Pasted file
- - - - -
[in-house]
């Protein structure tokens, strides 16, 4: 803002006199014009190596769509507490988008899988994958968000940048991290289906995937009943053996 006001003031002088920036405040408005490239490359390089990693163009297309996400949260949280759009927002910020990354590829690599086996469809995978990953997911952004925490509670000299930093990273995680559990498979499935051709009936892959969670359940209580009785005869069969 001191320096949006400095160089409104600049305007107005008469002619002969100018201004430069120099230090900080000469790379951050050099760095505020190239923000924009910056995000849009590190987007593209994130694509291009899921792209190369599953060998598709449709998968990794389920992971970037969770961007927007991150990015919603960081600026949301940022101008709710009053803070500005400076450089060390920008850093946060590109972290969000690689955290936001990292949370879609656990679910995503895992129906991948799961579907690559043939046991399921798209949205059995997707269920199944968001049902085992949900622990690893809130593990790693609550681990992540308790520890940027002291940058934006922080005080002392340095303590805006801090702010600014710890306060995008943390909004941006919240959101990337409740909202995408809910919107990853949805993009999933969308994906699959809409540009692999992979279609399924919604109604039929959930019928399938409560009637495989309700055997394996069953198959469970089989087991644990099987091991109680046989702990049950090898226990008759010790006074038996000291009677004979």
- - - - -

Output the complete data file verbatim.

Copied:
[in-house]
């Protein structure tokens, strides 16, 4: 803002006199014009190596769509507490988008899988994958968000940048991290289906995937009943053996 006001003031002088920036405040408005490239490359390089990693163009297309996400949260949280759009927002910020990354590829690599086996469809995978990953997911952004925490509670000299930093990273995680559990498979499935051709009936892959969670359940209580009785005869069969 001191320096949006400095160089409104600049305007107005008469002619002969100018201004430069120099230090900080000469790379951050050099760095505020190239923000924009910056995000849009590190987007593209994130694509291009899921792209190369599953060998598709449709998968990794389920992971970037969770961007927007991150990015919603960081600026949301940022101008709710009053803070500005400076450089060390920008850093946060590109972290969000690689955290936001990292949370879609656990679910995503895992129906991948799961579907690559043939046991399921798209949205059995997707269920199944968001049902085992949900622990690893809130593990790693609550681990992540308790520890940027002291940058934006922080005080002392340095303590805006801090702010600014710890306060995008943390909004941006919240959101990337409740909202995408809910919107990853949805993009999933969308994906699959809409540009692999992979279609399924919604109604039929959930019928399938409560009637495989309700055997394996069953198959469970089989087991644990099987091991109680046989702990049950090898226990008759010790006074038996000291009677004979």